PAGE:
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Rebecca by Daphne du Maurier

Rebecca (original 1938; edition 1962)

by Daphne du Maurier

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11,669315228 (4.23)3 / 1165
Authors:Daphne du Maurier
Info:Penguin (1962), Paperback, 376 pages
Collections:Your library, Favorites

Work details

Rebecca by Daphne du Maurier (1938)

1930s (6)
Unread books (1,027)
  1. 243
    Jane Eyre by Charlotte Brontë (chrisharpe, fannyprice, ladybug74, Hollerama)
    chrisharpe: There are some similarities between these two books: a young woman marries an older widower and moves to his mansion, where the marriage is challenged by the unearthly presence of the first wife.
    fannyprice: These two books reminded me a lot of each other but Rebecca was more modern and somewhat less preachy.
    Hollerama: Since Rebecca was published, observers have noticed that it has parallels to Jane Eyre. Both are dark stories about young women who marry wealthy Englishmen.
  2. 181
    My Cousin Rachel by Daphne du Maurier (Hollerama, EllieH)
    Hollerama: Daphne Du Maurier's My Cousin Rachel has a similar theme as Rebecca.
  3. 141
    The Thirteenth Tale by Diane Setterfield (citygirl)
  4. 110
    Jamaica Inn by Daphne du Maurier (katie4098)
  5. 100
    The Woman in White by Wilkie Collins (starfishian)
  6. 70
    Lady Audley's Secret by Mary Elizabeth Braddon (kiwiflowa, lahochstetler)
  7. 70
    The Scapegoat by Daphne du Maurier (lois1)
  8. 70
    Lorna Doone by Richard Doddridge Blackmore (Sylak)
    Sylak: Another saga set against a hauntingly beautiful landscape - but this time its in Exmoor.
  9. 60
    Thornyhold by Mary Stewart (whymaggiemay)
    whymaggiemay: Although I believe that du Maurier was the better writer, Thornyhold and many others by Mary Stewart give the same suspenseful feeling.
  10. 94
    Mistress of Mellyn by Victoria Holt (kraaivrouw, FutureMrsJoshGroban, nu-bibliophile)
  11. 50
    Nine Coaches Waiting by Mary Stewart (nu-bibliophile)
  12. 40
    Don't Look Now by Daphne du Maurier (Z-Ryan)
  13. 62
    We Have Always Lived in the Castle by Shirley Jackson (teelgee)
  14. 30
    Freedom and Necessity by Steven Brust (bjappleg8)
    bjappleg8: first person narrative; ambiguous supernatural elements; slow unravelling of a mystery in a historical British setting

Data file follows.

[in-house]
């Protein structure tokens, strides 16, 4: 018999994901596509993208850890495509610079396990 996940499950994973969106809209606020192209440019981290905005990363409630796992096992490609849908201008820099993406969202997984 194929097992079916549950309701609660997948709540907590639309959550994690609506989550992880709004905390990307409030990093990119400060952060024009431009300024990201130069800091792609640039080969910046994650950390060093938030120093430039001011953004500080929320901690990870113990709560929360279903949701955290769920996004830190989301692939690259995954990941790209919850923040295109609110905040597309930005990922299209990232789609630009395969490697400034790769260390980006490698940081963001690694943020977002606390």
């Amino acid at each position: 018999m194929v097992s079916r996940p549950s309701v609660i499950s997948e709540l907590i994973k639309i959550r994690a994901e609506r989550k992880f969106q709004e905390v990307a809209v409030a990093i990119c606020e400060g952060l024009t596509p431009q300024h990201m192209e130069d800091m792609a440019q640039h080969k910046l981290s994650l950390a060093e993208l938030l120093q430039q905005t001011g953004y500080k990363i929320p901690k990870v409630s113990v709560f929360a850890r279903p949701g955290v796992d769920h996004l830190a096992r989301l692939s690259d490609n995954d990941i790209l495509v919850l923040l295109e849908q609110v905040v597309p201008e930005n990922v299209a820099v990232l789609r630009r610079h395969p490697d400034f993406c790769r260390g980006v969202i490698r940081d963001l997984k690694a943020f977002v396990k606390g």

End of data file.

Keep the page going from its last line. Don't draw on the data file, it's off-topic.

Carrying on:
15. 20
    Vera by Elizabeth von Arnim (bell7)
  16. 20
    Vanishing Cornwall by Daphne du Maurier (Z-Ryan)
  17. 31
    The Forgotten Garden by Kate Morton (DaraBrooke)
  18. 20
    Yes, My Darling Daughter by Margaret Leroy (WildMaggie)
  19. 32
    A sucessora by Carolina Nabuco (Hollerama)
    Hollerama: When Rebecca came out, there were accusations that Daphne du Maurier had plagiarized A sucessora (The Sucessor) by Brazilian author Carolina Nabuco. Read it and decide for yourself.
  20. 21
    The Little Stranger by Sarah Waters (Beezie)

(see all 31 recommendations)


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English (299)  Spanish (3)  French (3)  German (3)  Italian (2)  Norwegian (1)  Portuguese (Portugal) (1)  Swedish (1)  All languages (313)
Showing 1-5 of 299 (next | show all)
Uma simples frase abre o romance, como se fosse o próprio portão de Manderley que se abrisse para o leitor:
"Last night I dreamt I went to Manderley again".
Foi difícil para mim compreender aquele primeiro capítulo inicial: todo ele a descrição de um sonho, a revisitação de um lugar, o porquê da impossibilidade dos personagens em lá voltarem, as saudades que dele tinham. É preciso ler todo o "Rebecca", até mesmo à última folha, para perceber o porquê. Uma coisa eu já tinha certeza antes ainda de o ter acabado: estava a ler um dos melhores livros que tinha lido até ao momento. A escrita de Daphne du Maurier é muito boa, envolvente, rica e facilita a visualização dos lugares e situações.